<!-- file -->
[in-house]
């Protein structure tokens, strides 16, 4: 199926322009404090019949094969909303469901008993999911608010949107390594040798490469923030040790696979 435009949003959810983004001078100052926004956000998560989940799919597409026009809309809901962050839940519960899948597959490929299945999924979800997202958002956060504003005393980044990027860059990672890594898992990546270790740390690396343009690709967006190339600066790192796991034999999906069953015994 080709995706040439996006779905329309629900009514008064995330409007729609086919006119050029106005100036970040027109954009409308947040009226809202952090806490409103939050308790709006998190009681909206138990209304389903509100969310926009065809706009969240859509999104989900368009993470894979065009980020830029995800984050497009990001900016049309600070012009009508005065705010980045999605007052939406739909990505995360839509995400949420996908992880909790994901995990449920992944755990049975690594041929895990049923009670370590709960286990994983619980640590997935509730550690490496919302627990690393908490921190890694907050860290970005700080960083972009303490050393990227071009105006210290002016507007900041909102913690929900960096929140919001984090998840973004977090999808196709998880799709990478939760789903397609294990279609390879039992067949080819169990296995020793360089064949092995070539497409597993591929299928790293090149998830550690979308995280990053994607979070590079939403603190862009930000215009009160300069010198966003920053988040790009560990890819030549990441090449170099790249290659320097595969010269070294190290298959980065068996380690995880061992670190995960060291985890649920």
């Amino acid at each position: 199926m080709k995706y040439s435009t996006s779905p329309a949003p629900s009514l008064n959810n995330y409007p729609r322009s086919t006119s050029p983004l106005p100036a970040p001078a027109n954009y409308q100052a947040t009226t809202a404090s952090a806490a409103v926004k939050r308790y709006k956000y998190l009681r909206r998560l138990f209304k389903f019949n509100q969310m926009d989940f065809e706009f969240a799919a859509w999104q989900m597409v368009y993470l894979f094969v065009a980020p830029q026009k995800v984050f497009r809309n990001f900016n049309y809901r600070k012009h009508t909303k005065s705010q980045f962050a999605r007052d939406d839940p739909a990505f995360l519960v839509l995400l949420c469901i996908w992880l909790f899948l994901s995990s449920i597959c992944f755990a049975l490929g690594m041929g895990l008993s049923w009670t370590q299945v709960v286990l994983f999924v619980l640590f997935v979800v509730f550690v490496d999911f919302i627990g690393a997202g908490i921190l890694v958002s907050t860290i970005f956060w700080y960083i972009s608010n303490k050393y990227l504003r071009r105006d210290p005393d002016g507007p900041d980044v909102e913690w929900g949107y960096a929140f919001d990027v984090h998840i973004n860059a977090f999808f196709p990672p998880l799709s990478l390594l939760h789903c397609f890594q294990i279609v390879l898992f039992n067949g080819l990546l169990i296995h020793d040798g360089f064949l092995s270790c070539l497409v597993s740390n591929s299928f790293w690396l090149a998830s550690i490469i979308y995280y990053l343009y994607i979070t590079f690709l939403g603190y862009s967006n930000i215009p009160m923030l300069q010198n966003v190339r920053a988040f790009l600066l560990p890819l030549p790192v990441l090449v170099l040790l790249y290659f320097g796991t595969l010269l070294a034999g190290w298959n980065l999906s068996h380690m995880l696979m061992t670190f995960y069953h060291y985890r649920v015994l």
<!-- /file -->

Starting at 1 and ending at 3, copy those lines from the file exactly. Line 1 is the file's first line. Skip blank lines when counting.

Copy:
[in-house]
């Protein structure tokens, strides 16, 4: 199926322009404090019949094969909303469901008993999911608010949107390594040798490469923030040790696979 435009949003959810983004001078100052926004956000998560989940799919597409026009809309809901962050839940519960899948597959490929299945999924979800997202958002956060504003005393980044990027860059990672890594898992990546270790740390690396343009690709967006190339600066790192796991034999999906069953015994 080709995706040439996006779905329309629900009514008064995330409007729609086919006119050029106005100036970040027109954009409308947040009226809202952090806490409103939050308790709006998190009681909206138990209304389903509100969310926009065809706009969240859509999104989900368009993470894979065009980020830029995800984050497009990001900016049309600070012009009508005065705010980045999605007052939406739909990505995360839509995400949420996908992880909790994901995990449920992944755990049975690594041929895990049923009670370590709960286990994983619980640590997935509730550690490496919302627990690393908490921190890694907050860290970005700080960083972009303490050393990227071009105006210290002016507007900041909102913690929900960096929140919001984090998840973004977090999808196709998880799709990478939760789903397609294990279609390879039992067949080819169990296995020793360089064949092995070539497409597993591929299928790293090149998830550690979308995280990053994607979070590079939403603190862009930000215009009160300069010198966003920053988040790009560990890819030549990441090449170099790249290659320097595969010269070294190290298959980065068996380690995880061992670190995960060291985890649920």
């Amino acid at each position: 199926m080709k995706y040439s435009t996006s779905p329309a949003p629900s009514l008064n959810n995330y409007p729609r322009s086919t006119s050029p983004l106005p100036a970040p001078a027109n954009y409308q100052a947040t009226t809202a404090s952090a806490a409103v926004k939050r308790y709006k956000y998190l009681r909206r998560l138990f209304k389903f019949n509100q969310m926009d989940f065809e706009f969240a799919a859509w999104q989900m597409v368009y993470l894979f094969v065009a980020p830029q026009k995800v984050f497009r809309n990001f900016n049309y809901r600070k012009h009508t909303k005065s705010q980045f962050a999605r007052d939406d839940p739909a990505f995360l519960v839509l995400l949420c469901i996908w992880l909790f899948l994901s995990s449920i597959c992944f755990a049975l490929g690594m041929g895990l008993s049923w009670t370590q299945v709960v286990l994983f999924v619980l640590f997935v979800v509730f550690v490496d999911f919302i627990g690393a997202g908490i921190l890694v958002s907050t860290i970005f956060w700080y960083i972009s608010n303490k050393y990227l504003r071009r105006d210290p005393d002016g507007p900041d980044v909102e913690w929900g949107y960096a929140f919001d990027v984090h998840i973004n860059a977090f999808f196709p990672p998880l799709s990478l390594l939760h789903c397609f890594q294990i279609v390879l898992f039992n067949g080819l990546l169990i296995h020793d040798g360089f064949l092995s270790c070539l497409v597993s740390n591929s299928f790293w690396l090149a998830s550690i490469i979308y995280y990053l343009y994607i979070t590079f690709l939403g603190y862009s967006n930000i215009p009160m923030l300069q010198n966003v190339r920053a988040f790009l600066l560990p890819l030549p790192v990441l090449v170099l040790l790249y290659f320097g796991t595969l010269l070294a034999g190290w298959n980065l999906s068996h380690m995880l696979m061992t670190f995960y069953h060291y985890r649920v015994l």